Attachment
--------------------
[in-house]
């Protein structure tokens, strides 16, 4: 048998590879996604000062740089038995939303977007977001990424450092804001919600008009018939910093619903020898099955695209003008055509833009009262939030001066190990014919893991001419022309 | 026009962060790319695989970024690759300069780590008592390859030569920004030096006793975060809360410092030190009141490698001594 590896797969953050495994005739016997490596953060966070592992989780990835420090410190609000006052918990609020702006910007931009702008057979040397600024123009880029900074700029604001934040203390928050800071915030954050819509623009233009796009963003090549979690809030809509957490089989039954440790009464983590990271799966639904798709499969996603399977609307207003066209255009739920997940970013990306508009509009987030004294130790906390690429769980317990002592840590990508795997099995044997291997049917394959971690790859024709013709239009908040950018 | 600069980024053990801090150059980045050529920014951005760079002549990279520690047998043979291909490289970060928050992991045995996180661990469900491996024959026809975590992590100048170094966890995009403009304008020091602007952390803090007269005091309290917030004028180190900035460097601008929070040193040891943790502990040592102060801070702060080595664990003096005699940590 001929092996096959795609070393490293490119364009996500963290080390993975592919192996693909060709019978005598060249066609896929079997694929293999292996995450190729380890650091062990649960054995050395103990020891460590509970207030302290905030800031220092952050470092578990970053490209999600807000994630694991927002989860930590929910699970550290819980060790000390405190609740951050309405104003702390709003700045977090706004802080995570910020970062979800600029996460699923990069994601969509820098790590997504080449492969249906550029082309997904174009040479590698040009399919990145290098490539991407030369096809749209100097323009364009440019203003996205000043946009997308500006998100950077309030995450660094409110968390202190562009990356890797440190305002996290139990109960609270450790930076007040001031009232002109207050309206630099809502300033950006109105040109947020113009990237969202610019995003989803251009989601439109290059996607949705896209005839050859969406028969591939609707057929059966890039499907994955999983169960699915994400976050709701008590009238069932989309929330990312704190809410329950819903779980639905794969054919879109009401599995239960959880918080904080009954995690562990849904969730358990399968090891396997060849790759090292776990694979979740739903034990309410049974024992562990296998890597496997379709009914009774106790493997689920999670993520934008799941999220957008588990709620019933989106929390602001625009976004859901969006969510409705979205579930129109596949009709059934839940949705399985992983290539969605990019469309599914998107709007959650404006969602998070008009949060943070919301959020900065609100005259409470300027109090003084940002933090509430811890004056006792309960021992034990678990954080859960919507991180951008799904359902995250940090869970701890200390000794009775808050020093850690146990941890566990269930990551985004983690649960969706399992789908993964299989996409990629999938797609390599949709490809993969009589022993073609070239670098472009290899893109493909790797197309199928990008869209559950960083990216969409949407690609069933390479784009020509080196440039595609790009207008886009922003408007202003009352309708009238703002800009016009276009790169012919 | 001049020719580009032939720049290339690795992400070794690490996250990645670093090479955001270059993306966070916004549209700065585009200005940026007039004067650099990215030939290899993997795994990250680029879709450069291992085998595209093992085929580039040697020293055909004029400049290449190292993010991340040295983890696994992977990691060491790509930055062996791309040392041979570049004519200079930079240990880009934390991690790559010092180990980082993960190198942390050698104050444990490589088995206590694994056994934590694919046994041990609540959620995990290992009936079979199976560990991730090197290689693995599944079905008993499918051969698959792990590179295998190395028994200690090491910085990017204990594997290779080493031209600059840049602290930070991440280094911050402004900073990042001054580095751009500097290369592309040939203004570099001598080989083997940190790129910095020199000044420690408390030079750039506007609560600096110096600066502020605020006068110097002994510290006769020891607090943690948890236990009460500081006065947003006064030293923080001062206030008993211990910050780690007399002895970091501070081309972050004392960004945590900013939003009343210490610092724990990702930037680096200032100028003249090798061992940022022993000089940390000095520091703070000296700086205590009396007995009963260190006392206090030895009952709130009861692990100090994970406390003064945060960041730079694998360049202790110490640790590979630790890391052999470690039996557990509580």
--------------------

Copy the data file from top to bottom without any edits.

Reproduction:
[in-house]
């Protein structure tokens, strides 16, 4: 048998590879996604000062740089038995939303977007977001990424450092804001919600008009018939910093619903020898099955695209003008055509833009009262939030001066190990014919893991001419022309 | 026009962060790319695989970024690759300069780590008592390859030569920004030096006793975060809360410092030190009141490698001594 590896797969953050495994005739016997490596953060966070592992989780990835420090410190609000006052918990609020702006910007931009702008057979040397600024123009880029900074700029604001934040203390928050800071915030954050819509623009233009796009963003090549979690809030809509957490089989039954440790009464983590990271799966639904798709499969996603399977609307207003066209255009739920997940970013990306508009509009987030004294130790906390690429769980317990002592840590990508795997099995044997291997049917394959971690790859024709013709239009908040950018 | 600069980024053990801090150059980045050529920014951005760079002549990279520690047998043979291909490289970060928050992991045995996180661990469900491996024959026809975590992590100048170094966890995009403009304008020091602007952390803090007269005091309290917030004028180190900035460097601008929070040193040891943790502990040592102060801070702060080595664990003096005699940590 001929092996096959795609070393490293490119364009996500963290080390993975592919192996693909060709019978005598060249066609896929079997694929293999292996995450190729380890650091062990649960054995050395103990020891460590509970207030302290905030800031220092952050470092578990970053490209999600807000994630694991927002989860930590929910699970550290819980060790000390405190609740951050309405104003702390709003700045977090706004802080995570910020970062979800600029996460699923990069994601969509820098790590997504080449492969249906550029082309997904174009040479590698040009399919990145290098490539991407030369096809749209100097323009364009440019203003996205000043946009997308500006998100950077309030995450660094409110968390202190562009990356890797440190305002996290139990109960609270450790930076007040001031009232002109207050309206630099809502300033950006109105040109947020113009990237969202610019995003989803251009989601439109290059996607949705896209005839050859969406028969591939609707057929059966890039499907994955999983169960699915994400976050709701008590009238069932989309929330990312704190809410329950819903779980639905794969054919879109009401599995239960959880918080904080009954995690562990849904969730358990399968090891396997060849790759090292776990694979979740739903034990309410049974024992562990296998890597496997379709009914009774106790493997689920999670993520934008799941999220957008588990709620019933989106929390602001625009976004859901969006969510409705979205579930129109596949009709059934839940949705399985992983290539969605990019469309599914998107709007959650404006969602998070008009949060943070919301959020900065609100005259409470300027109090003084940002933090509430811890004056006792309960021992034990678990954080859960919507991180951008799904359902995250940090869970701890200390000794009775808050020093850690146990941890566990269930990551985004983690649960969706399992789908993964299989996409990629999938797609390599949709490809993969009589022993073609070239670098472009290899893109493909790797197309199928990008869209559950960083990216969409949407690609069933390479784009020509080196440039595609790009207008886009922003408007202003009352309708009238703002800009016009276009790169012919 | 001049020719580009032939720049290339690795992400070794690490996250990645670093090479955001270059993306966070916004549209700065585009200005940026007039004067650099990215030939290899993997795994990250680029879709450069291992085998595209093992085929580039040697020293055909004029400049290449190292993010991340040295983890696994992977990691060491790509930055062996791309040392041979570049004519200079930079240990880009934390991690790559010092180990980082993960190198942390050698104050444990490589088995206590694994056994934590694919046994041990609540959620995990290992009936079979199976560990991730090197290689693995599944079905008993499918051969698959792990590179295998190395028994200690090491910085990017204990594997290779080493031209600059840049602290930070991440280094911050402004900073990042001054580095751009500097290369592309040939203004570099001598080989083997940190790129910095020199000044420690408390030079750039506007609560600096110096600066502020605020006068110097002994510290006769020891607090943690948890236990009460500081006065947003006064030293923080001062206030008993211990910050780690007399002895970091501070081309972050004392960004945590900013939003009343210490610092724990990702930037680096200032100028003249090798061992940022022993000089940390000095520091703070000296700086205590009396007995009963260190006392206090030895009952709130009861692990100090994970406390003064945060960041730079694998360049202790110490640790590979630790890391052999470690039996557990509580």